Using an open fire to heat a room has several disadvantages. But, if you have ever sat by one, you know that despite being dirty, ridiculously inefficient, potentially dangerous and quite a lot of work, there’s nothing quite like them. A pity, that.

How we heat our homes has become an increasingly important issue over the past few years as energy costs continue to rise, despite more options being available than a decade ago. Probably the most attractive but at the same time the least efficient way to heat a room (except perhaps for burning the furniture in the middle of the floor), open fires have been with us since our primitive beginnings. Coal and wood are most commonly used as fuel, with peat coming a distant third.


Coal is a non-renewable resource; it has to be mined, processed and delivered to your door. Since the closure of most of the mines in the UK, coal is now imported from as far away as Colombia, Indonesia, China, Vietnam and South Africa. Additionally, burning coal releases carbon dioxide (CO2) and other toxins – and while it’s true that the CO2 released is merely what was stored while it originally grew as a tree, that was so long ago it might as well be brand new in terms of it’s affect on global warming today. Coal ash is toxic and should not be put on your garden.


wood fire, image

There's nothing like sitting around an open fire...

Wood is (generally) a renewable resource when used as fuel in the UK although in many instances around the world – cutting down rain forests, for example – it is not. If you can’t grow the wood yourself, it too has to be cut down and brought to your door, but if you are lucky enough to have some spare land available, try planting some willow. Use 50cm lengths, buried 25cms into the ground. If planted the right way up, they will grow – fast! Willow can be harvested by coppicing – cutting off growth at a certain height from which the plant then re-grows. Larger pieces are air-dried in a woodpile for two years, and make good firewood: smaller branches are useful in other ways, such as weaving, garden poles, outdoor furniture and the like.

Using wood for fuel in this way is carbon-neutral, releasing the same CO2 that was stored in the wood as it grew: provided more wood is grown to offset that burnt, the whole process cancels itself out. Wood ash is an important source of lye to those who are interested in soap-making, and can be put on gardens where it adds potassium and raises pH levels. Burning dry wood fast and hot creates relatively little pollution, whereas burning it slowly or when damp creates more.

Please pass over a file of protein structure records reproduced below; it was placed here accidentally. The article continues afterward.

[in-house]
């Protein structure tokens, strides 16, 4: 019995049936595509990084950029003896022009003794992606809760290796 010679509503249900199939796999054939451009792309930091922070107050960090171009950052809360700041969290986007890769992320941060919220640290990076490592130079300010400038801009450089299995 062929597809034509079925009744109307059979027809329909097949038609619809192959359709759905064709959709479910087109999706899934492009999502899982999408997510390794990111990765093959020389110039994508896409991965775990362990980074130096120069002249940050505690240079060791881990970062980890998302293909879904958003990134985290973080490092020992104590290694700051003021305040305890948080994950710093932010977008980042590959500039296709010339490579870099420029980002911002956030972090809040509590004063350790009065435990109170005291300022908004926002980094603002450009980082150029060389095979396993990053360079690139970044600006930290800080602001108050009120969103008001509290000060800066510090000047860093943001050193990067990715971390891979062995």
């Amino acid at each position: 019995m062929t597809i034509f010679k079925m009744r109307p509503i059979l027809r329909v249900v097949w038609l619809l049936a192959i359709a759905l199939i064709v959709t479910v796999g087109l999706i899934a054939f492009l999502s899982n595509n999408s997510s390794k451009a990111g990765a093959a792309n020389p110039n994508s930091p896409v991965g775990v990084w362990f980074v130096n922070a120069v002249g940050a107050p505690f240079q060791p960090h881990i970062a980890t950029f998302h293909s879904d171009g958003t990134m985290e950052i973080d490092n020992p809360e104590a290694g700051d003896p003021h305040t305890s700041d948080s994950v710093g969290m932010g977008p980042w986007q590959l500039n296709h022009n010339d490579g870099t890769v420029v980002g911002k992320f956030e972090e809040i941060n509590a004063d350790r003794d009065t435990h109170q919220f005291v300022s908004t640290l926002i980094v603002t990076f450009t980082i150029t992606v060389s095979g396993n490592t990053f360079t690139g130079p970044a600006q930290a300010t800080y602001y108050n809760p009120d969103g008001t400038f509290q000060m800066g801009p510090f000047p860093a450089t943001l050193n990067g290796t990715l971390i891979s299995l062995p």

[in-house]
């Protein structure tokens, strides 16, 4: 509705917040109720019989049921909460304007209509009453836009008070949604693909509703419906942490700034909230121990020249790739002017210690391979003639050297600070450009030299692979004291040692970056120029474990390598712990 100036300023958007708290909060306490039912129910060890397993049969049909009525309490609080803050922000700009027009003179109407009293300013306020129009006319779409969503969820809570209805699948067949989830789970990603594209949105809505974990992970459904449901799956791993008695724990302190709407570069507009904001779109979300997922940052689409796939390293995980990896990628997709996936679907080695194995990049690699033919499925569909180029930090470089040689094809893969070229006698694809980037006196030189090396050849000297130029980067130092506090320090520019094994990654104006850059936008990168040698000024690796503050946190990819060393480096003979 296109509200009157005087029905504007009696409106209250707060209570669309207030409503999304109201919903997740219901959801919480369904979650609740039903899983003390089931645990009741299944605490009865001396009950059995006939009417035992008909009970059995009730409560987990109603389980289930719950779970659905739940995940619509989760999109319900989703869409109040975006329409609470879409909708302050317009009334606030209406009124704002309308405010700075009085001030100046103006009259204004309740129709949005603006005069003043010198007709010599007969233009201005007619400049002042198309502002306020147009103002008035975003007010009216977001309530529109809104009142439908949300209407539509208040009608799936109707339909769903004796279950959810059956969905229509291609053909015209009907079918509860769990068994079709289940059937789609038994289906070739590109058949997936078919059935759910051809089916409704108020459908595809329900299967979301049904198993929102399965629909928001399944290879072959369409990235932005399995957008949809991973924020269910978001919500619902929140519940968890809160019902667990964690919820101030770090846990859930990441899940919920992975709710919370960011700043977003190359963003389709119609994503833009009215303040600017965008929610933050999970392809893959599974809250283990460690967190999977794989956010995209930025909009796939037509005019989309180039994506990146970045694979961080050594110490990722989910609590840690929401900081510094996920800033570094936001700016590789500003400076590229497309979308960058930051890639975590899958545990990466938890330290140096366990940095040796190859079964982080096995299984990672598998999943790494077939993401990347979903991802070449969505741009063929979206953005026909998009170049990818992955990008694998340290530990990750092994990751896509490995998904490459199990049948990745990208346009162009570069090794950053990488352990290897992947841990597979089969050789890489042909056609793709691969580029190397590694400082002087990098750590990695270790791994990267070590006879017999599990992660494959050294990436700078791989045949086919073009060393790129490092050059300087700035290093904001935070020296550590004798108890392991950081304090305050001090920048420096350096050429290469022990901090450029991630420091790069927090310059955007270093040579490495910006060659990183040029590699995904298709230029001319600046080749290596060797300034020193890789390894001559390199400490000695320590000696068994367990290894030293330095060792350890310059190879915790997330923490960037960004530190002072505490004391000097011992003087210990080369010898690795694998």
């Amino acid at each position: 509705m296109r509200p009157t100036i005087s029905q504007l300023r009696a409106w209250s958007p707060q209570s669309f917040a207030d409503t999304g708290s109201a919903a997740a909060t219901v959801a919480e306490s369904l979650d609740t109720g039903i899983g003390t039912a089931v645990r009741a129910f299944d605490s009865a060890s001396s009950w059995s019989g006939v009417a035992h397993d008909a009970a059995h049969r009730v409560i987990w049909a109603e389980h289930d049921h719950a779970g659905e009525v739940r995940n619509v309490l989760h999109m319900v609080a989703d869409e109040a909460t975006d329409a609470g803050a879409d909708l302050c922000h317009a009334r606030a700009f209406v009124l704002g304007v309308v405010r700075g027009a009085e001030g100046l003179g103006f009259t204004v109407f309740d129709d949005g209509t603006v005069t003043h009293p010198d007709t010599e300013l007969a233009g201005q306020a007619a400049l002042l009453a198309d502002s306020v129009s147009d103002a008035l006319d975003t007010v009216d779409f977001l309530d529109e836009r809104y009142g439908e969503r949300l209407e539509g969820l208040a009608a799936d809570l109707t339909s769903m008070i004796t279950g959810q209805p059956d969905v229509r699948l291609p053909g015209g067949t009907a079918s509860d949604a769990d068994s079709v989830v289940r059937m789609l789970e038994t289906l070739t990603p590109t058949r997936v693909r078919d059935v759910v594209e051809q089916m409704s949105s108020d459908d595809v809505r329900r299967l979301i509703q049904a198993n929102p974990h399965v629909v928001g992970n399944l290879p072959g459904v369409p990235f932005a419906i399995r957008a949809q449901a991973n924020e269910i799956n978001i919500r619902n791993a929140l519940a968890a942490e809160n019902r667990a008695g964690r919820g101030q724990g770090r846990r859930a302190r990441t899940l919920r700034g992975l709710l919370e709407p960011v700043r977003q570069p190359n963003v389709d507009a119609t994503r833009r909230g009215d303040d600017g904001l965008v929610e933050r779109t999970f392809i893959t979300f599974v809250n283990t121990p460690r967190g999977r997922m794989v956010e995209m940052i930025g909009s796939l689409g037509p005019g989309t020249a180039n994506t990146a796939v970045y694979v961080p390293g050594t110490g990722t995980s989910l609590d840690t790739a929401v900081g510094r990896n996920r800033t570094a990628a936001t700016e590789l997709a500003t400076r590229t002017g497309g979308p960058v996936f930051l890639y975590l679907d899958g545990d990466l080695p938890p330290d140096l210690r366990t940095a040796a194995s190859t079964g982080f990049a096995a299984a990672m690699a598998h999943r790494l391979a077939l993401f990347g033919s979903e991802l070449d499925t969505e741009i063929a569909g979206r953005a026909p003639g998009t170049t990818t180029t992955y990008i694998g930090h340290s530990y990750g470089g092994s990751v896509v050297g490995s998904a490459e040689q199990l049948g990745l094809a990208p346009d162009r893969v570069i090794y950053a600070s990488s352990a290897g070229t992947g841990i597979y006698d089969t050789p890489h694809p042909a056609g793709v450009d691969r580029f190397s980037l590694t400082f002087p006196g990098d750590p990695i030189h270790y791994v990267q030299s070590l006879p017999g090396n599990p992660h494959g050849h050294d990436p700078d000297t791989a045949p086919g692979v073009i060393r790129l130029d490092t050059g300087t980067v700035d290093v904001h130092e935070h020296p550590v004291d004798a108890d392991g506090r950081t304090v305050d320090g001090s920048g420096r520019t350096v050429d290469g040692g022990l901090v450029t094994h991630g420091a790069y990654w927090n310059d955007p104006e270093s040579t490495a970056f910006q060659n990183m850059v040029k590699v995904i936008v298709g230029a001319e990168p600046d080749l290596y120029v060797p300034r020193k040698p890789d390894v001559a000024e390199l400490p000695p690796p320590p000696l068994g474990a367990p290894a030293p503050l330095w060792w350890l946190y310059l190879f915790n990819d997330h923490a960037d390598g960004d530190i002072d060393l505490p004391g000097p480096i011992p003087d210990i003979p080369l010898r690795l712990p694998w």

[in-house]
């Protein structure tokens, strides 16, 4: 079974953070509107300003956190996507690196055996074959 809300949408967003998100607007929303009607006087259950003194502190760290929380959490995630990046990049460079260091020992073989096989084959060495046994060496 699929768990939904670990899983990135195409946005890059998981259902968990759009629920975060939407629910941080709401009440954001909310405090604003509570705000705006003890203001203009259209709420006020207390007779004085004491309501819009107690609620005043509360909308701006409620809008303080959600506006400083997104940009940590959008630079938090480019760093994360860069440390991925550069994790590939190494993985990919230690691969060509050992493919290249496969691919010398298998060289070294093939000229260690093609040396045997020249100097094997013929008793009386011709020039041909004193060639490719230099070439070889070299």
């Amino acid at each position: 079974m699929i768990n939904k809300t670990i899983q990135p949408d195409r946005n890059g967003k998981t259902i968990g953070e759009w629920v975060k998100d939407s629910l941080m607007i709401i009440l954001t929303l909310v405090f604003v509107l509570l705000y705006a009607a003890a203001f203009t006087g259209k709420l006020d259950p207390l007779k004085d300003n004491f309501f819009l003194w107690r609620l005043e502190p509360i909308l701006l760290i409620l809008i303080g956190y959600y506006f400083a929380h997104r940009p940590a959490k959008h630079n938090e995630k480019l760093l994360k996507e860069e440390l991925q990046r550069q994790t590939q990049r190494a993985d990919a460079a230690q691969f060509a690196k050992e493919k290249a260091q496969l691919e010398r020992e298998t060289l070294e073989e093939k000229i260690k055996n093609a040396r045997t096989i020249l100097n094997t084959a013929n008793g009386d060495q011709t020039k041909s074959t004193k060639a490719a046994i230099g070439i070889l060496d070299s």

Cutting wood is not usually a carbon neutral job. Unless you want to expend an enormous amount of your own energy yourself wielding an axe and/or wood saw a chainsaw is the only way to go.

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A tractor-load of cut peat


Peat is the bed of an ancient bog. Because it takes thousands of years to form it is a non-sustainable resource, and its large-scale removal from peat wetlands is destroying an irreplaceable ecological habitat for many specialist species.

Peat is cut using a peat iron, and left to dry before being used for fuel, in which context it is often called turf. Peat briquettes (made from shredded and compressed turf) are widely used as a smokeless fuel, being cheaper than smokeless coal. It burns cooler and more slowly than either wood or coal.

Open fires – advantages:

  • Open fires look great and are wonderful things to sit around on a winter’s evening.
  • Some fireplaces have a ‘back burner’ allowing you to channel heat to water pipes.
  • If a fire is built up (‘banked’) properly, it keeps warm overnight so you only need to add more fuel the next morning to get it going again – however, banked fires burn slowly and create more pollution as they burn.
  • Older inglenook-style fireplaces are large enough to be used for cooking, heating kettles of water, and even baking bread.
fireplace, image

Fireplaces can be used for cooking, too

Open fires – disadvantages:

  • An open fire can send a hot spark out of the fireplace and onto the carpet, so a fire guard is essential if you’re going to be out of the room for longer than a few seconds.
  • An open fire does not burn efficiently, and so releases an aerosol of pollutant gases and particulates into the atmosphere. Some of this forms soot, clogging the flue (chimney) with soot: this has to be cleaned out at least once a year.
  • Airborne micro-particles also pollute the air in the room: the fireplace invariably becomes a dirty area, the smell clings to fabrics, and asthma sufferers may find their symptoms worse after spending time near an open fire.
  • Starting an open fire is fiddly and it takes time to build it up, so it can be a while before the room feels any warmer. Commercial firelighters make the job easier, but they are toxic and petroleum-based.
  • Fresh fuel has to be brought in by hand every day or so, and the ash removed.
  • An open fire pulls in a phenomenal amount of oxygen, and up to 90% of the total heat they produce is sucked up the chimney with the rising waste gases. This draws cold air in from outside the house, which means that only the area immediately around the fire feels warmer while the rest of the house actually gets colder.
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